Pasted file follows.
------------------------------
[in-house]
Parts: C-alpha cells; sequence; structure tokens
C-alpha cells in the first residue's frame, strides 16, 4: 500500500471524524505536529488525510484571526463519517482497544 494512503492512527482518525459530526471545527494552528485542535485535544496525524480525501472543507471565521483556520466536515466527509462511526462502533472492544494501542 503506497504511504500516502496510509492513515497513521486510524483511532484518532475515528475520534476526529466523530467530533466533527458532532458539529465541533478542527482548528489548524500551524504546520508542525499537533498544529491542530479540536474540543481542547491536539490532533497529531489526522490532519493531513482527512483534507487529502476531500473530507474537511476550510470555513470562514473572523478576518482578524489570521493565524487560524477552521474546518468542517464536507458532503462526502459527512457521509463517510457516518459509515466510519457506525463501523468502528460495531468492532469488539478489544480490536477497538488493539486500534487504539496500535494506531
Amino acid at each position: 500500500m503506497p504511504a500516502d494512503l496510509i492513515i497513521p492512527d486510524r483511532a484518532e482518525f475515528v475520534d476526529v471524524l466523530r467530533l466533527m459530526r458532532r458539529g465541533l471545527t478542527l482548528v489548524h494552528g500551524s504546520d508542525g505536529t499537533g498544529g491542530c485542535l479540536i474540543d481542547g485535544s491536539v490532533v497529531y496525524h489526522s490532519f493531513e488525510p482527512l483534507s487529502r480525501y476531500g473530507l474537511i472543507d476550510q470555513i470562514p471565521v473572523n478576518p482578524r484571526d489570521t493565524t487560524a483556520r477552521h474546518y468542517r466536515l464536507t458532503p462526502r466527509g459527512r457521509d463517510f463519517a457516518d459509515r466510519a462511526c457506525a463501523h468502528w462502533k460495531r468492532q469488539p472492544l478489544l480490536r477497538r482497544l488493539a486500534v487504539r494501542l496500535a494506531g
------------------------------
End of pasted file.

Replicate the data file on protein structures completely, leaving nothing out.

[in-house]
Parts: C-alpha cells; sequence; structure tokens
C-alpha cells in the first residue's frame, strides 16, 4: 500500500471524524505536529488525510484571526463519517482497544 494512503492512527482518525459530526471545527494552528485542535485535544496525524480525501472543507471565521483556520466536515466527509462511526462502533472492544494501542 503506497504511504500516502496510509492513515497513521486510524483511532484518532475515528475520534476526529466523530467530533466533527458532532458539529465541533478542527482548528489548524500551524504546520508542525499537533498544529491542530479540536474540543481542547491536539490532533497529531489526522490532519493531513482527512483534507487529502476531500473530507474537511476550510470555513470562514473572523478576518482578524489570521493565524487560524477552521474546518468542517464536507458532503462526502459527512457521509463517510457516518459509515466510519457506525463501523468502528460495531468492532469488539478489544480490536477497538488493539486500534487504539496500535494506531
Amino acid at each position: 500500500m503506497p504511504a500516502d494512503l496510509i492513515i497513521p492512527d486510524r483511532a484518532e482518525f475515528v475520534d476526529v471524524l466523530r467530533l466533527m459530526r458532532r458539529g465541533l471545527t478542527l482548528v489548524h494552528g500551524s504546520d508542525g505536529t499537533g498544529g491542530c485542535l479540536i474540543d481542547g485535544s491536539v490532533v497529531y496525524h489526522s490532519f493531513e488525510p482527512l483534507s487529502r480525501y476531500g473530507l474537511i472543507d476550510q470555513i470562514p471565521v473572523n478576518p482578524r484571526d489570521t493565524t487560524a483556520r477552521h474546518y468542517r466536515l464536507t458532503p462526502r466527509g459527512r457521509d463517510f463519517a457516518d459509515r466510519a462511526c457506525a463501523h468502528w462502533k460495531r468492532q469488539p472492544l478489544l480490536r477497538r482497544l488493539a486500534v487504539r494501542l496500535a494506531g